SCHOOL: These chairs are part of a rapidly-growing body of furniture which has been identified with the Rappahannock River Basin, very likely including Fredericksburg but extending southeast down the river at least to Tappahannock in Essex County and possibly including King and Queen as well as Westmoreland and Richmond Counties (cite Hurst and Prown, Southern Furniture, several entries, & Hurst article in 1997 American Furniture).
This school of furniture-making includes tables (such as the dressing table in Cherry Grove bedchamber), chairs, and case furniture. All of this group, which is composed of a half-dozen shops or more, is characterized by strong influence from Northern Ireland and indeed is considered to be the work of Irish immigrants. Irish settlers in colonial America are virtually transparent in records outside Maryland since most of them were Catholic, and therefore, unwanted in most colonies. Furniture made in New York, Philadelphia, and southeastern Virginia all document the presence of Irish artisans, and in fact it is Virginia where the purest Irish forms occur.
Examples of the Chinese style evident in the sinuous or “crook’t” back profile (as it was called in Boston) of these chairs is virtually absent on most recorded Virginia examples. No other Virginia chairs are known with flat shaped stretchers, although the plan and style of the stretchers are familiar on early Irish chairs (see Kirk, American Furniture and the British Tradition) and occurs in Philadelphia (see Downs 110, 112). In addition to the stretchers, other Irish details on these chairs include the trifid feet, which here are very rudimentary; the panels appear to have been delineated with a mortising chisel. The long carved C-scroll under the knees of these chairs is a common Irish detail seen on early New York and Philadelphia chairs and tables. The pronounced hollowing of the ground outside these scrolls, however, is common only to Irish and Rappahannock cabriole legs. The front skirt shaping of these chairs includes an astragal-and-cove pattern constantly repeated in the highly architectural shaping of table frames in the Rappahannock region. Philadelphia tables also reveal a strong preference for this style of frame shaping, which is a standard feature of Irish furniture. Here the frame is shaped to drop behind the knee responds, providing a better glue joint. This is a structural detail common on British chairs, but despite this shaping, only one of the knee responds remains on this pair (the right respond on the chair without the pieced knee).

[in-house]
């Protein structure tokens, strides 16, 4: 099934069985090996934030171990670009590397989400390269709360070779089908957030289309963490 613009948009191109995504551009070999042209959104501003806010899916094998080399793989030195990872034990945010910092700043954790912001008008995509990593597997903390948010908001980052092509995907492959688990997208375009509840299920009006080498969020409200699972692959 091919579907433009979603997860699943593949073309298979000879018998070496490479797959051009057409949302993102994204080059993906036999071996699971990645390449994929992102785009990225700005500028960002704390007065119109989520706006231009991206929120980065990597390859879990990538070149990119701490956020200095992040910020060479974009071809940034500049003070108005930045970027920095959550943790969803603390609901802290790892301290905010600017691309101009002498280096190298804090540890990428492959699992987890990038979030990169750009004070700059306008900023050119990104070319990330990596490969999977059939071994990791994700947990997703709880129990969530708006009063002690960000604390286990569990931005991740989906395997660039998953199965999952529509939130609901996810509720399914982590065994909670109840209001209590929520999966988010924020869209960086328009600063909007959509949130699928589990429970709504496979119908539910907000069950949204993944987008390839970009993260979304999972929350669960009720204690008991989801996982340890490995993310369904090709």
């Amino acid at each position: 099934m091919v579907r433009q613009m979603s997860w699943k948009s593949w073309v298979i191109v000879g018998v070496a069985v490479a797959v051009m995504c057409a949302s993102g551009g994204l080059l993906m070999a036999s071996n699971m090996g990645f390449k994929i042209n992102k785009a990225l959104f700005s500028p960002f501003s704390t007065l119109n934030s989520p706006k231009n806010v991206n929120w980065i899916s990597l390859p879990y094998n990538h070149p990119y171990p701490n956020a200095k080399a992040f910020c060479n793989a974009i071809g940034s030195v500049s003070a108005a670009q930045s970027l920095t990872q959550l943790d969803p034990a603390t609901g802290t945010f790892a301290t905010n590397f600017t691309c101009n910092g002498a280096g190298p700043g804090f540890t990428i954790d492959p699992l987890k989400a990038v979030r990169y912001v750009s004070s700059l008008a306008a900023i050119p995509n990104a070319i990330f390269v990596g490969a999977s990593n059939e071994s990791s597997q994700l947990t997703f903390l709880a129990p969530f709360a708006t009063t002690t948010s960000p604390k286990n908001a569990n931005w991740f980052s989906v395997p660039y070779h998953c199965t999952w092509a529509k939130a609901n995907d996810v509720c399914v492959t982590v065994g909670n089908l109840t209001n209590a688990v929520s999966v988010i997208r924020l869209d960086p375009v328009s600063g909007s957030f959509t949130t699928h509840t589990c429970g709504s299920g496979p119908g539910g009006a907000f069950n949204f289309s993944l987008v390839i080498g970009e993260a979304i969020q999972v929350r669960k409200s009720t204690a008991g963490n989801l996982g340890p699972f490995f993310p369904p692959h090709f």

RELATED OBJECTS: The only other examples of “crook’t” back chairs made in Virginia are all associated with the Rappahannock Basin. One example is a side chair which descended in the Tayloe family (MRF 6057). Another side chair (MRF 6732) is closely related to the Tayloe example. A third related chair is a corner chair, MRF 7080. Another crook’d back chair, made of cherry–a favored primary wood in the Rappahannock region–is in a private collection. All of these Rappahannock side chairs share the side profile of the rear legs as well as the chamfered outside leading edges of the back legs that characterize the back legs of the pair. The chamfering of the rear surfaces of the front legs has not been seen on any American cabriole-legged chairs.
CONSTRUCTION: Typical of a number of chairs made in Virginia, the splat of these chairs is fitted to a mortise in the rear seat frame rather than mortised to the shoe. This mortise is open on the inside front, a detail which also occurs in eastern North Carolina (see the Thomas White-attributed side and corner chairs in the collection). The back of the shoe is cut on the exterior to accommodate the splat at the back of the chairs. Many other Rappahannock chairs in the Irish manner have one-piece rear rails and splat shoes, a common British practice.
These chairs were part of a large set; one is numbered IX or XI (depending upon which way it is held) inside the front seat rail. One of them has a pieced right knee and leg stile. Rather than a repair, it is probable that this piecing was done before the leg was shaped. Such laminations are not at all unusual on the cabriole legs of British furniture. (John Bivins 6/99)